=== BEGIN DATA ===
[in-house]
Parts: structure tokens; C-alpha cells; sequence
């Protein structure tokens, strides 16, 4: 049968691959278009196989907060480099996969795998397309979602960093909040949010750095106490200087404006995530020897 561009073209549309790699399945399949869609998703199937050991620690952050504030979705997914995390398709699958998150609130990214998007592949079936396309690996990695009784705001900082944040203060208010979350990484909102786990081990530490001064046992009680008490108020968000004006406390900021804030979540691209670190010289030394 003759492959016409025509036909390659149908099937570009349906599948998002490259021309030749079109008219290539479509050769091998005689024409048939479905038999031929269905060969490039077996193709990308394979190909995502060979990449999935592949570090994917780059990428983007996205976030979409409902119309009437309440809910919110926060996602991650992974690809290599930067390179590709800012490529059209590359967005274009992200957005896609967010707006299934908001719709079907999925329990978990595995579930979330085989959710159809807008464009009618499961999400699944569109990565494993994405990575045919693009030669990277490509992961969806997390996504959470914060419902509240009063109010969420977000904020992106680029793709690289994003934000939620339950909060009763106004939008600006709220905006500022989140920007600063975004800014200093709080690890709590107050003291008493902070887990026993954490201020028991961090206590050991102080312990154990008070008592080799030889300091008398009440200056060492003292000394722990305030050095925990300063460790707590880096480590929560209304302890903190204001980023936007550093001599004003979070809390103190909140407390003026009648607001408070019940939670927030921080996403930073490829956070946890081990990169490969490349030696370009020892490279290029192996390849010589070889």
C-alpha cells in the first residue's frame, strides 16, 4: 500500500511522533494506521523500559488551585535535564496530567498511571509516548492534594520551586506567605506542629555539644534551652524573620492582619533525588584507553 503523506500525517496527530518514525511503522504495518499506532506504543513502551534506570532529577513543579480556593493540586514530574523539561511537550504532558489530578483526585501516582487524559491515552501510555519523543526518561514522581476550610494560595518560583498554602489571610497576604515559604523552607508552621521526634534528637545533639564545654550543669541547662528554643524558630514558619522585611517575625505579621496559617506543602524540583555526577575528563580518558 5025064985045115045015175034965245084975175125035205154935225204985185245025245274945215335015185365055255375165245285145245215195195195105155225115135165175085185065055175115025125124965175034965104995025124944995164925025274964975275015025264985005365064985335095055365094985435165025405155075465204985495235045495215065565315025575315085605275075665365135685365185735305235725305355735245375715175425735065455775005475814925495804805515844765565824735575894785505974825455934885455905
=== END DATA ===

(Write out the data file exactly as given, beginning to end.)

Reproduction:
[in-house]
Parts: structure tokens; C-alpha cells; sequence
């Protein structure tokens, strides 16, 4: 049968691959278009196989907060480099996969795998397309979602960093909040949010750095106490200087404006995530020897 561009073209549309790699399945399949869609998703199937050991620690952050504030979705997914995390398709699958998150609130990214998007592949079936396309690996990695009784705001900082944040203060208010979350990484909102786990081990530490001064046992009680008490108020968000004006406390900021804030979540691209670190010289030394 003759492959016409025509036909390659149908099937570009349906599948998002490259021309030749079109008219290539479509050769091998005689024409048939479905038999031929269905060969490039077996193709990308394979190909995502060979990449999935592949570090994917780059990428983007996205976030979409409902119309009437309440809910919110926060996602991650992974690809290599930067390179590709800012490529059209590359967005274009992200957005896609967010707006299934908001719709079907999925329990978990595995579930979330085989959710159809807008464009009618499961999400699944569109990565494993994405990575045919693009030669990277490509992961969806997390996504959470914060419902509240009063109010969420977000904020992106680029793709690289994003934000939620339950909060009763106004939008600006709220905006500022989140920007600063975004800014200093709080690890709590107050003291008493902070887990026993954490201020028991961090206590050991102080312990154990008070008592080799030889300091008398009440200056060492003292000394722990305030050095925990300063460790707590880096480590929560209304302890903190204001980023936007550093001599004003979070809390103190909140407390003026009648607001408070019940939670927030921080996403930073490829956070946890081990990169490969490349030696370009020892490279290029192996390849010589070889």
C-alpha cells in the first residue's frame, strides 16, 4: 500500500511522533494506521523500559488551585535535564496530567498511571509516548492534594520551586506567605506542629555539644534551652524573620492582619533525588584507553 503523506500525517496527530518514525511503522504495518499506532506504543513502551534506570532529577513543579480556593493540586514530574523539561511537550504532558489530578483526585501516582487524559491515552501510555519523543526518561514522581476550610494560595518560583498554602489571610497576604515559604523552607508552621521526634534528637545533639564545654550543669541547662528554643524558630514558619522585611517575625505579621496559617506543602524540583555526577575528563580518558 5025064985045115045015175034965245084975175125035205154935225204985185245025245274945215335015185365055255375165245285145245215195195195105155225115135165175085185065055175115025125124965175034965104995025124944995164925025274964975275015025264985005365064985335095055365094985435165025405155075465204985495235045495215065565315025575315085605275075665365135685365185735305235725305355735245375715175425735065455775005475814925495804805515844765565824735575894785505974825455934885455905